The end of the Intel age
Author(s)Fleming, Robert Swope
System Design and Management Program.
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Executive Summary - The End of the Intel Era. Today, Intel is nearly synonymous with computers. In the past thirty years nearly all personal computers and the great majority of servers have shipped with a processor based on Intel's x86 architecture, of which Intel is the dominant vendor. Yet the past few years have seen a subtle yet remarkable convergence of different industry trends that very well may topple the semiconductor giant. For the past three decades, computers have largely assumed the same shape and form, regardless of their task. Laptops, desktops, and servers have all been based on the same open modular architecture established by IBM. Yet this is not likely to be the case going forward. The past decade has seen the rise of embedded computing, perhaps best epitomized by smartphones and tablet computers. Instead of the standard PC architecture where individual components can be easily exchanged, embedded devices are typically modular designs with highly integrated physical components. Independent functional units, all designed by independent companies, are integrated onto the same piece of silicon to achieve system cost and performance targets. Instead of a standard x86 processor, each device category likely has a chip optimized for its specific application. At the same time that the form of computing is changing, we are witnessing a redistribution of where computing power resides with Cloud Computing and data centers. These have ordinarily been the province of Intel based machines, but data centers have moved from using standard off-the-shelf PCs to custom designed motherboards. Again, we are seeing a shift from the modular personal computer architecture to one that is customized for the task at hand. Another concern for Intel is that the standard metrics by which products compete are in flux. For both embedded systems and data centers, the operational costs and constraints are starting to outweigh the initial outlay costs. An example is the industry shift from overall performance to system power efficiency. Intel has been a relentless driver of processor performance, and this is a significant change of focus for its R&D divisions. Of all Intel's competitors, ARM best represents the magnitude of these challenges for Intel, and is well positioned to take advantage of all these trends. Their business model of licensing their design is well suited for a world with customized architectures, and their extensive experience in low power embedded devices has given them an advantage over Intel in processor power efficiency. Intel is heavily invested in its existing vision of the market. They have always maintained a manufacturing process advantage through tremendous investments in new foundries, and have long championed the open PC modular architecture. Time will ultimately show if Intel is capable of meeting these growing challenges. Yet it is clear that in order to do so, it must make radical changes to itself. One may ask if it is even the same company that emerges.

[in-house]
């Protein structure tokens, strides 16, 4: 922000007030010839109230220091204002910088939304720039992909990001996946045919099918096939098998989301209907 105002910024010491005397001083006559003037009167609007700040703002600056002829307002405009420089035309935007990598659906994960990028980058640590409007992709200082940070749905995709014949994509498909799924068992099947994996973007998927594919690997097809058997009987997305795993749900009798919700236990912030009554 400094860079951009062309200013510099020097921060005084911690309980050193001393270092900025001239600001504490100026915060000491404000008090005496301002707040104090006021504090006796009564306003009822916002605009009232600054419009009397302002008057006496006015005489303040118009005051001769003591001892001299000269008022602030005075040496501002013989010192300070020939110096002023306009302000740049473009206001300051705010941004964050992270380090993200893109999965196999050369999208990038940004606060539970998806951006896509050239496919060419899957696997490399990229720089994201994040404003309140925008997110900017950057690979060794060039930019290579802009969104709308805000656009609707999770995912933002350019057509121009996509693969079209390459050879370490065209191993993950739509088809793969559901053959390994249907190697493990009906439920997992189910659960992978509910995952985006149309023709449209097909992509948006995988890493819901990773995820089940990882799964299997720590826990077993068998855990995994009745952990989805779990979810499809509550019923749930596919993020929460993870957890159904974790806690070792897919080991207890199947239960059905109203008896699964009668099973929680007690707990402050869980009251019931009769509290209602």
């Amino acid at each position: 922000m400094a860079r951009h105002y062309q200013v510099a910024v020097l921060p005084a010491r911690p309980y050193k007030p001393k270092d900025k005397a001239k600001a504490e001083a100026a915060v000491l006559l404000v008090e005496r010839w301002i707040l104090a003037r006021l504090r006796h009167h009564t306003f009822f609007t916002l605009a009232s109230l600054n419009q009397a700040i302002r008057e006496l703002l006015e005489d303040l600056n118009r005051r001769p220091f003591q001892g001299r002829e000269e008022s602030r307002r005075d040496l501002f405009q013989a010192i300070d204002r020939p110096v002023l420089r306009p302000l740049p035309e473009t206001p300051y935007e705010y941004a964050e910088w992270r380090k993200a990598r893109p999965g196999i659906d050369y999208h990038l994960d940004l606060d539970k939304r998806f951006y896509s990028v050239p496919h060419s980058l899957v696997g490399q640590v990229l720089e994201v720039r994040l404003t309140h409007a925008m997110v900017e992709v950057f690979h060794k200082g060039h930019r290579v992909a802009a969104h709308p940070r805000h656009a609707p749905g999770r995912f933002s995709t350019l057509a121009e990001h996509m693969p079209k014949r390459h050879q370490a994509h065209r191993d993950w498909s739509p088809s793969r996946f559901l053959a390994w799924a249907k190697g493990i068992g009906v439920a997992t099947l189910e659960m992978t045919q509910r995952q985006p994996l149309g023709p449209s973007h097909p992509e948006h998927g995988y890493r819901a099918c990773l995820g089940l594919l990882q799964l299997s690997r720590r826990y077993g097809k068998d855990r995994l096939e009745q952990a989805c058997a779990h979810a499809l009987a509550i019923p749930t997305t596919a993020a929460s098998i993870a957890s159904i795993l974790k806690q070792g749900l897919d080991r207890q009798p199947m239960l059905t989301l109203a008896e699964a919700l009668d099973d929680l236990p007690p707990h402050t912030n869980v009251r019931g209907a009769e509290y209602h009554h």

Thesis (S.M. in Engineering and Management)--Massachusetts Institute of Technology, Engineering Systems Division, System Design and Management Program, 2011.Cataloged from PDF version of thesis.Includes bibliographical references (p. 108-111).
DepartmentMassachusetts Institute of Technology. Engineering Systems Division.; System Design and Management Program.
Massachusetts Institute of Technology
Engineering Systems Division., System Design and Management Program.